Schnitzel King, Cupcakes for Courage fighting Chicago food truck law

Libertarian 'Institute for Justice' set to represent them.

November 14, 2012

Caroline O'Donovan

The Libertarian Institute for Justice wants to do away with the mobile food ordinance, passed in July, saying it is stifling competition and entrepreneurial spirit, according to a lawsuit was filed against Chicago on Wednesday.

The food truck owners who filed the suit, two of the Schnitzel King and one of Cupcakes for Courage, have been allied with the Institute for Justice for years. Some even testified in front of city council before the ordinance was passed. They say the laws about proximity make it hard for them to keep the business going.

Manny Hernandez, owner of the Tamale Spaceship, hasn’t been ticketed for a violation yet, but he says it’s almost impossible to park his truck with violating the 200-foot rule. He’s not a fan of the mandatory GPS in his truck either. “I almost feel like I am under house arrest. But I go by the book, so I just gotta take it.”

Robert Frommer, lead litigator for the case, doesn’t think Hernandez, or any other food truck owners, should have to take these laws. He argues that mandating a GPS device violates rights to privacy, and says the proximity laws didn’t stand a chance when the Institute fought them in Texas.

“The city of El Paso pretty quickly realized that it was on very shaky legal footing. We hope that Chicago comes to the same conclusion.” The El Paso case only took four months; conventional wisdom says the case in Chicago will take a little longer. The Institute for Justice Clinic on Entrepreneurship’s director, Beth Kregor, says it could take years before a decision is made.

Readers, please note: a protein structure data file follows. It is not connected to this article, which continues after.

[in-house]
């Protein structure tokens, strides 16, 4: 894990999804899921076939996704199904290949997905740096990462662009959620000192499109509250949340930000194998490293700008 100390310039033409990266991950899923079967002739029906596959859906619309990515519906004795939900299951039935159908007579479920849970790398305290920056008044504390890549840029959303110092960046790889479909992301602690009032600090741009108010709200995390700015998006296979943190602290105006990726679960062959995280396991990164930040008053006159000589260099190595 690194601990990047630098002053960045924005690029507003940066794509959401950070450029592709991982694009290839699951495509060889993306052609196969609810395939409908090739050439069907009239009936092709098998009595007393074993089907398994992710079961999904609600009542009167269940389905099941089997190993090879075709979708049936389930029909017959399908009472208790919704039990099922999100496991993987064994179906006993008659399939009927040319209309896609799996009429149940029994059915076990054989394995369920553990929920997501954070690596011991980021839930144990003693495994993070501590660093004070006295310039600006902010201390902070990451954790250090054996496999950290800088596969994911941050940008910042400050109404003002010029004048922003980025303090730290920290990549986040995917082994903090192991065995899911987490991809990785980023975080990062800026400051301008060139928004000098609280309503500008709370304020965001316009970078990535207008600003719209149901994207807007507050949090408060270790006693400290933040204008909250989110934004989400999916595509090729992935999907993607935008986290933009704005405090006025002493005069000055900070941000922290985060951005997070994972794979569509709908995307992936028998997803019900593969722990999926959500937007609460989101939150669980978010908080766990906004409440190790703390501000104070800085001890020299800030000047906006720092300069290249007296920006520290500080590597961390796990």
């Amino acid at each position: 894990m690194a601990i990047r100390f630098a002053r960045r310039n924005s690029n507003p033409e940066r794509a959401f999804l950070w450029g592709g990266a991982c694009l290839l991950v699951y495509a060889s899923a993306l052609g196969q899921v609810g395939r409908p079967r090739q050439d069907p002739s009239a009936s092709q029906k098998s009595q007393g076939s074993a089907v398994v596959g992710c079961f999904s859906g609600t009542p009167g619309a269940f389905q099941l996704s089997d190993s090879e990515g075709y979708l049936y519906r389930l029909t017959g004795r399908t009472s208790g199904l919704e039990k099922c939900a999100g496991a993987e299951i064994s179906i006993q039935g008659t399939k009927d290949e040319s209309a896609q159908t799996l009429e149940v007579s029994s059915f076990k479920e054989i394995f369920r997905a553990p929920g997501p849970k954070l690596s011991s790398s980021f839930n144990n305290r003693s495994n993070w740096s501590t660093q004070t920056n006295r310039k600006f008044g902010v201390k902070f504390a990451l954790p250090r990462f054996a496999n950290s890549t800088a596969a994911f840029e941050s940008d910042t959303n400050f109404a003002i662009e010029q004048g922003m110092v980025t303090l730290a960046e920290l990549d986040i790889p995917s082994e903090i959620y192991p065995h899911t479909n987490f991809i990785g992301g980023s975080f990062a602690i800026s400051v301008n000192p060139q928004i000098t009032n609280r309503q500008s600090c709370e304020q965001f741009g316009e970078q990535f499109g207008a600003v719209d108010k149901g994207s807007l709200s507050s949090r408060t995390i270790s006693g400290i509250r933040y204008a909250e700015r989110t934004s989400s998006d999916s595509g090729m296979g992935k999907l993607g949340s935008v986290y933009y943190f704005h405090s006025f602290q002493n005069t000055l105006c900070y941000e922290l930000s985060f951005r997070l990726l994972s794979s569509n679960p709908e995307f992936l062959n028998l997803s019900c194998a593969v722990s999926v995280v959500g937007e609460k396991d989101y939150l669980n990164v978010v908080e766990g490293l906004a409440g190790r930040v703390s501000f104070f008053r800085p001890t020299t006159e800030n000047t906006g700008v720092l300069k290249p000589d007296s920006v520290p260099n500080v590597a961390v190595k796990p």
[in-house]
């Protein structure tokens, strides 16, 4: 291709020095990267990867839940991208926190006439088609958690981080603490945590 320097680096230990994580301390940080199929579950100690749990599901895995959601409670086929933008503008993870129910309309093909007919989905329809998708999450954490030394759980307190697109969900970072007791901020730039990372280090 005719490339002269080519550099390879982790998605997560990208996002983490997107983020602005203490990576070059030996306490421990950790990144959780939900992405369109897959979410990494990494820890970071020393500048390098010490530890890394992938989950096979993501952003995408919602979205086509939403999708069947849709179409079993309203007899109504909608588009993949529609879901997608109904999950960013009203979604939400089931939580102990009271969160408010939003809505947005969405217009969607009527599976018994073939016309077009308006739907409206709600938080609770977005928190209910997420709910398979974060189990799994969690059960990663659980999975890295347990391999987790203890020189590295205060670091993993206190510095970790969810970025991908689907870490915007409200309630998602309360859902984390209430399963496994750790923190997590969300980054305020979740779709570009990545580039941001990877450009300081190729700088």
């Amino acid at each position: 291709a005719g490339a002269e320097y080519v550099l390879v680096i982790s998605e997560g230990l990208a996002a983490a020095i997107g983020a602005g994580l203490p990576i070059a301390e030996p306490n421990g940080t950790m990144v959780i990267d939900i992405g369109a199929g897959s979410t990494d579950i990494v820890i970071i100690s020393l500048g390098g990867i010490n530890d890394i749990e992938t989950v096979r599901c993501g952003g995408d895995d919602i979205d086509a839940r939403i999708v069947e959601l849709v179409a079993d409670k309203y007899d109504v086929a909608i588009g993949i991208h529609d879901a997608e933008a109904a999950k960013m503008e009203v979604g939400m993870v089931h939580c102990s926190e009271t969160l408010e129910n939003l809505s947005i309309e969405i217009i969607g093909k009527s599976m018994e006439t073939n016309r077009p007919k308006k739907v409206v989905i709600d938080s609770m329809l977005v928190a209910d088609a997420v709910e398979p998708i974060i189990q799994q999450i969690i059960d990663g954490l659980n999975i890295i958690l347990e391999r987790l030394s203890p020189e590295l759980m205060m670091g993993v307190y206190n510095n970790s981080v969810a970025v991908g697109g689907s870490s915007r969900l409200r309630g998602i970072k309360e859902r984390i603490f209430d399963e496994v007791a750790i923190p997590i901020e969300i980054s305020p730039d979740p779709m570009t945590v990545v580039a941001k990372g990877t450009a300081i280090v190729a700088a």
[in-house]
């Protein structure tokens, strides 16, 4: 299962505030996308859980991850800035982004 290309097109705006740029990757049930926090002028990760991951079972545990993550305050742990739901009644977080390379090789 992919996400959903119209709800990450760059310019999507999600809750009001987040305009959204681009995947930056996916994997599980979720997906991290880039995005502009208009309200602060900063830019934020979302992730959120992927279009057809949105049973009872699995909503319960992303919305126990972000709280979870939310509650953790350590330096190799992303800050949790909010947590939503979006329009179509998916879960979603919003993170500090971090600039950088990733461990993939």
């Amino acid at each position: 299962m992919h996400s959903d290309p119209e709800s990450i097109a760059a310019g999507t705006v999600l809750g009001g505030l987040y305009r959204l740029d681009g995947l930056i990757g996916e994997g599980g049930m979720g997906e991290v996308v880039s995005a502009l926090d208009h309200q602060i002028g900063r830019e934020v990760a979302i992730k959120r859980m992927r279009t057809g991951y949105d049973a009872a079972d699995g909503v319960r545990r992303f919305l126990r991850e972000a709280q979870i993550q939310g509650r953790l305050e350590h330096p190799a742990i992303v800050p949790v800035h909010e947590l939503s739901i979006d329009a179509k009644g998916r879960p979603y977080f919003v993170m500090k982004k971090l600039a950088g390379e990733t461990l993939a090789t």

The city says the standing ordinance, which follows decades of debate, is common sense. But the Institute is ready for a fight. The even had their communications office in Virginia work up this Game of Thrones parody to help make their case: 

The city has made some efforts to make the ordinance more fair. In neighborhoods where there are so many restaurants that the proximity law becomes excessively restrictive, the city had designated food truck stands where they may still legally operate. But Frommer says this is a minor gesture that solves a problem of the city’s own doing.

Meanwhile, Manny Hernandez says he hasn’t been ticketed for a violation yet and isn’t that worried about the ordinance. “But my thing, “he added, “is why do we have to be treated like second class citizens? I pay taxes just like everybody else.”